would be to subject him to the very vexation from which it ^ms intended he
should be prevented.

2. The evidence was received and collected in secret; that is to say, in
so far as secrecy was compatible with the presence and participation of a
number of persons from twelve to twenty-three. In the same intention
these jury-fnen were sworn to secrecy. Why? Because at this time
the defendant knew nothing of the matter. The bill being found by
ihis jury thereupon there went an order of arrestation. Had it not been
for the oath, a friendly juryman might give intimation and the defendant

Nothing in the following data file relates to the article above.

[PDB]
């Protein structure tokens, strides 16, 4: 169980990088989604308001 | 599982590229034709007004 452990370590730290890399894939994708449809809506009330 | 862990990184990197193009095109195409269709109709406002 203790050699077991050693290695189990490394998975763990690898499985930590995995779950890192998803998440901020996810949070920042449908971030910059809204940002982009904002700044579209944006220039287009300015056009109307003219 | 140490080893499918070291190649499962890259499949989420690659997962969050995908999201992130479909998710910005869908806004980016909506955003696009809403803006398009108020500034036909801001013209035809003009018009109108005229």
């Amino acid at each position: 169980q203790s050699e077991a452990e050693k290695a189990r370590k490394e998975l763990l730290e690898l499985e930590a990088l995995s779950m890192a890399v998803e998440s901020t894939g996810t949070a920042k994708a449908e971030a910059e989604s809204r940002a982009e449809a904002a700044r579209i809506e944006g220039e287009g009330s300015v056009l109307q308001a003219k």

make his escape. In the first place, the institution is useless ; it has been
so about these twenty-five years. The defendant has already been sub-
jected to the vexation from which he was thus to have been preserved.
From the middle of the sixteenth century examinations, as al>ove descri-
bed, have taken place (i. e., the examinations before a justice).

In the next place, it is mischievous; it is so in no small degree. One
of the great boasts, as well as one of the greatest merits, of English proce-
dure, is its publicity. This security, it has been seen, is sacrificed; sacrificed
and so continues to be after the object for which the sacrifice was made
is gone. The consequence is an unlimited domination to popular prejudice;
to party, if not personal mterest and affection; to false humanity; to caprice
under all its inscrutable modifications." (Rationale of Judicial Evidence,
Book 3. chap. 15.)

After a lapse of nearly a century of time the evils enumerated and